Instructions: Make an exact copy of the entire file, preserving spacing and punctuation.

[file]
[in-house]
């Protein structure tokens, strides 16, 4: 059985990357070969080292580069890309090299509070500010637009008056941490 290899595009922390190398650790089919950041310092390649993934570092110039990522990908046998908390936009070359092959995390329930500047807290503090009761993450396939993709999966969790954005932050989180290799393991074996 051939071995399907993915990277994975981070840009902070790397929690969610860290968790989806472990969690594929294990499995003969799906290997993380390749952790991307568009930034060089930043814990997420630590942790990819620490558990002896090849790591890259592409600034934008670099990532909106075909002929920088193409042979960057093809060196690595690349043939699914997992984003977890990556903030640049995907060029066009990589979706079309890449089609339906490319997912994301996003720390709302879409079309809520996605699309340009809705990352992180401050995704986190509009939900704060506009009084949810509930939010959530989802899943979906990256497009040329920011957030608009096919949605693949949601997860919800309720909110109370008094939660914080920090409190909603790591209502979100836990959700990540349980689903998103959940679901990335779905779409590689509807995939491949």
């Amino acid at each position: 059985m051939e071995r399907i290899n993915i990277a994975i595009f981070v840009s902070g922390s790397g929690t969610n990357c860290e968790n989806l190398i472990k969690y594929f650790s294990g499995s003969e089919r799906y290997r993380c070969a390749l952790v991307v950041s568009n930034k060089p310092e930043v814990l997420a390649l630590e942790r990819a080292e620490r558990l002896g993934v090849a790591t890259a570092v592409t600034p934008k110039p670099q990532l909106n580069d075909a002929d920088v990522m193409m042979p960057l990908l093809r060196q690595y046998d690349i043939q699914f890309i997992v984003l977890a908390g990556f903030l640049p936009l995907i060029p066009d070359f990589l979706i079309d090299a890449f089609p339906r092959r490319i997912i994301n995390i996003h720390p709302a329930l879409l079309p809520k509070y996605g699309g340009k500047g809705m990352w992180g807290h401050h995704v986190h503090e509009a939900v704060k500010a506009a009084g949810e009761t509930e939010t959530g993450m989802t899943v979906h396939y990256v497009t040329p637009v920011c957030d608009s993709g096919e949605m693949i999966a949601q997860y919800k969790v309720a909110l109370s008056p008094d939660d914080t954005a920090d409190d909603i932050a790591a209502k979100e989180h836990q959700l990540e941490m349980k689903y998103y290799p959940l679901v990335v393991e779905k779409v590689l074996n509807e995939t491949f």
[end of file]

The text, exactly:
[in-house]
């Protein structure tokens, strides 16, 4: 059985990357070969080292580069890309090299509070500010637009008056941490 290899595009922390190398650790089919950041310092390649993934570092110039990522990908046998908390936009070359092959995390329930500047807290503090009761993450396939993709999966969790954005932050989180290799393991074996 051939071995399907993915990277994975981070840009902070790397929690969610860290968790989806472990969690594929294990499995003969799906290997993380390749952790991307568009930034060089930043814990997420630590942790990819620490558990002896090849790591890259592409600034934008670099990532909106075909002929920088193409042979960057093809060196690595690349043939699914997992984003977890990556903030640049995907060029066009990589979706079309890449089609339906490319997912994301996003720390709302879409079309809520996605699309340009809705990352992180401050995704986190509009939900704060506009009084949810509930939010959530989802899943979906990256497009040329920011957030608009096919949605693949949601997860919800309720909110109370008094939660914080920090409190909603790591209502979100836990959700990540349980689903998103959940679901990335779905779409590689509807995939491949």
């Amino acid at each position: 059985m051939e071995r399907i290899n993915i990277a994975i595009f981070v840009s902070g922390s790397g929690t969610n990357c860290e968790n989806l190398i472990k969690y594929f650790s294990g499995s003969e089919r799906y290997r993380c070969a390749l952790v991307v950041s568009n930034k060089p310092e930043v814990l997420a390649l630590e942790r990819a080292e620490r558990l002896g993934v090849a790591t890259a570092v592409t600034p934008k110039p670099q990532l909106n580069d075909a002929d920088v990522m193409m042979p960057l990908l093809r060196q690595y046998d690349i043939q699914f890309i997992v984003l977890a908390g990556f903030l640049p936009l995907i060029p066009d070359f990589l979706i079309d090299a890449f089609p339906r092959r490319i997912i994301n995390i996003h720390p709302a329930l879409l079309p809520k509070y996605g699309g340009k500047g809705m990352w992180g807290h401050h995704v986190h503090e509009a939900v704060k500010a506009a009084g949810e009761t509930e939010t959530g993450m989802t899943v979906h396939y990256v497009t040329p637009v920011c957030d608009s993709g096919e949605m693949i999966a949601q997860y919800k969790v309720a909110l109370s008056p008094d939660d914080t954005a920090d409190d909603i932050a790591a209502k979100e989180h836990q959700l990540e941490m349980k689903y998103y290799p959940l679901v990335v393991e779905k779409v590689l074996n509807e995939t491949f």